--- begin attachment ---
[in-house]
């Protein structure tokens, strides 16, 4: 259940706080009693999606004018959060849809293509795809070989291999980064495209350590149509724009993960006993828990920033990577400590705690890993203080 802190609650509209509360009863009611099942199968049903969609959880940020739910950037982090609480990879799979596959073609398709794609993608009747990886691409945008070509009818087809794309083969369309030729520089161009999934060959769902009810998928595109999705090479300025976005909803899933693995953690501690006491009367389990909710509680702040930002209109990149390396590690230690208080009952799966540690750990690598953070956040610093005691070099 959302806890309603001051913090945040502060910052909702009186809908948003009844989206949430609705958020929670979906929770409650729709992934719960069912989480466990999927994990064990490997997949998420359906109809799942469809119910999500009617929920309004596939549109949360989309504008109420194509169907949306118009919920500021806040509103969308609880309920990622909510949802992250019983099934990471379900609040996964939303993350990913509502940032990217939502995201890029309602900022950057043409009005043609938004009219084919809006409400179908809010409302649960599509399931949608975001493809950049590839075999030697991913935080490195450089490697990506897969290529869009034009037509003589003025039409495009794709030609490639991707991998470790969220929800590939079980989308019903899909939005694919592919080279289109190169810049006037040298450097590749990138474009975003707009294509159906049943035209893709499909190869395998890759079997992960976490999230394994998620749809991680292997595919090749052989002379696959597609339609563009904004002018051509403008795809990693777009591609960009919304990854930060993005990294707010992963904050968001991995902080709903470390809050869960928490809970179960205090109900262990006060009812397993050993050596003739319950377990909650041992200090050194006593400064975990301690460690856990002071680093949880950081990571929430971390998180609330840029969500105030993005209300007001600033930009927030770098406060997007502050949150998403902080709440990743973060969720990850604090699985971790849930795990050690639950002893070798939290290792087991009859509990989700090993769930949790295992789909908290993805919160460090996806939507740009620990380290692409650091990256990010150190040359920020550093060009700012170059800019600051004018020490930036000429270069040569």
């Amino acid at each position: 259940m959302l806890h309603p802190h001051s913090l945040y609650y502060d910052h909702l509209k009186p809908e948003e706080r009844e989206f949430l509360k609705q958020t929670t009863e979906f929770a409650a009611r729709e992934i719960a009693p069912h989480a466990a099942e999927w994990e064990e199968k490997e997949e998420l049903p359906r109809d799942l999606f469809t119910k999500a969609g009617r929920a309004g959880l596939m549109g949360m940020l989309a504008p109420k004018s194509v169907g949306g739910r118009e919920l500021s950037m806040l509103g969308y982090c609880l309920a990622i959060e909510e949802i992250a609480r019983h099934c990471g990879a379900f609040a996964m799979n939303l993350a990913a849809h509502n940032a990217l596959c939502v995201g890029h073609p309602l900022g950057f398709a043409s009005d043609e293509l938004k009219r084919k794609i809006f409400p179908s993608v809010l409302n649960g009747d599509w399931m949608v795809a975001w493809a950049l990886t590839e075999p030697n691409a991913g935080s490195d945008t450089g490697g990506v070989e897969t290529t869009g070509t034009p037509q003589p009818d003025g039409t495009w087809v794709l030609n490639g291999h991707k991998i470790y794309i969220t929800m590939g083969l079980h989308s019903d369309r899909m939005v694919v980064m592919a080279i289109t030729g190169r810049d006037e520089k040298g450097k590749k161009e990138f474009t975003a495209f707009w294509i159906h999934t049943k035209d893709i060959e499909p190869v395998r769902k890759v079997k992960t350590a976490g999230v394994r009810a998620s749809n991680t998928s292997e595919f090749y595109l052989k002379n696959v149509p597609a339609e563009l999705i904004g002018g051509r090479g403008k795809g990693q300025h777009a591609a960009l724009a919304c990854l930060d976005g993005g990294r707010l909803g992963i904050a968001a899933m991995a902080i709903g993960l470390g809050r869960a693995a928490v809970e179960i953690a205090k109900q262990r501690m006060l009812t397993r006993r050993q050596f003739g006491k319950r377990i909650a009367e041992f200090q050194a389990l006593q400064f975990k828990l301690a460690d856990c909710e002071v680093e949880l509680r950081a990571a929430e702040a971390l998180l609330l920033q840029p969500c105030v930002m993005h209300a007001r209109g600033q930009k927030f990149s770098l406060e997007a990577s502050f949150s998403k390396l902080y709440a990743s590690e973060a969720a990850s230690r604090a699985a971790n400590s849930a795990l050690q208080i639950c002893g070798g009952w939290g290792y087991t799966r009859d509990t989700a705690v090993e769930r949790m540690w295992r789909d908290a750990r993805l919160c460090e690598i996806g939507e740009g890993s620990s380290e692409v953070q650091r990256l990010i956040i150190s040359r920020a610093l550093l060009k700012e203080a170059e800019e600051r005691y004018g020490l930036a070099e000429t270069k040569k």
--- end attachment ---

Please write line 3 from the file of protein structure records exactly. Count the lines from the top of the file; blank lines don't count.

């Amino acid at each position: 259940m959302l806890h309603p802190h001051s913090l945040y609650y502060d910052h909702l509209k009186p809908e948003e706080r009844e989206f949430l509360k609705q958020t929670t009863e979906f929770a409650a009611r729709e992934i719960a009693p069912h989480a466990a099942e999927w994990e064990e199968k490997e997949e998420l049903p359906r109809d799942l999606f469809t119910k999500a969609g009617r929920a309004g959880l596939m549109g949360m940020l989309a504008p109420k004018s194509v169907g949306g739910r118009e919920l500021s950037m806040l509103g969308y982090c609880l309920a990622i959060e909510e949802i992250a609480r019983h099934c990471g990879a379900f609040a996964m799979n939303l993350a990913a849809h509502n940032a990217l596959c939502v995201g890029h073609p309602l900022g950057f398709a043409s009005d043609e293509l938004k009219r084919k794609i809006f409400p179908s993608v809010l409302n649960g009747d599509w399931m949608v795809a975001w493809a950049l990886t590839e075999p030697n691409a991913g935080s490195d945008t450089g490697g990506v070989e897969t290529t869009g070509t034009p037509q003589p009818d003025g039409t495009w087809v794709l030609n490639g291999h991707k991998i470790y794309i969220t929800m590939g083969l079980h989308s019903d369309r899909m939005v694919v980064m592919a080279i289109t030729g190169r810049d006037e520089k040298g450097k590749k161009e990138f474009t975003a495209f707009w294509i159906h999934t049943k035209d893709i060959e499909p190869v395998r769902k890759v079997k992960t350590a976490g999230v394994r009810a998620s749809n991680t998928s292997e595919f090749y595109l052989k002379n696959v149509p597609a339609e563009l999705i904004g002018g051509r090479g403008k795809g990693q300025h777009a591609a960009l724009a919304c990854l930060d976005g993005g990294r707010l909803g992963i904050a968001a899933m991995a902080i709903g993960l470390g809050r869960a693995a928490v809970e179960i953690a205090k109900q262990r501690m006060l009812t397993r006993r050993q050596f003739g006491k319950r377990i909650a009367e041992f200090q050194a389990l006593q400064f975990k828990l301690a460690d856990c909710e002071v680093e949880l509680r950081a990571a929430e702040a971390l998180l609330l920033q840029p969500c105030v930002m993005h209300a007001r209109g600033q930009k927030f990149s770098l406060e997007a990577s502050f949150s998403k390396l902080y709440a990743s590690e973060a969720a990850s230690r604090a699985a971790n400590s849930a795990l050690q208080i639950c002893g070798g009952w939290g290792y087991t799966r009859d509990t989700a705690v090993e769930r949790m540690w295992r789909d908290a750990r993805l919160c460090e690598i996806g939507e740009g890993s620990s380290e692409v953070q650091r990256l990010i956040i150190s040359r920020a610093l550093l060009k700012e203080a170059e800019e600051r005691y004018g020490l930036a070099e000429t270069k040569k």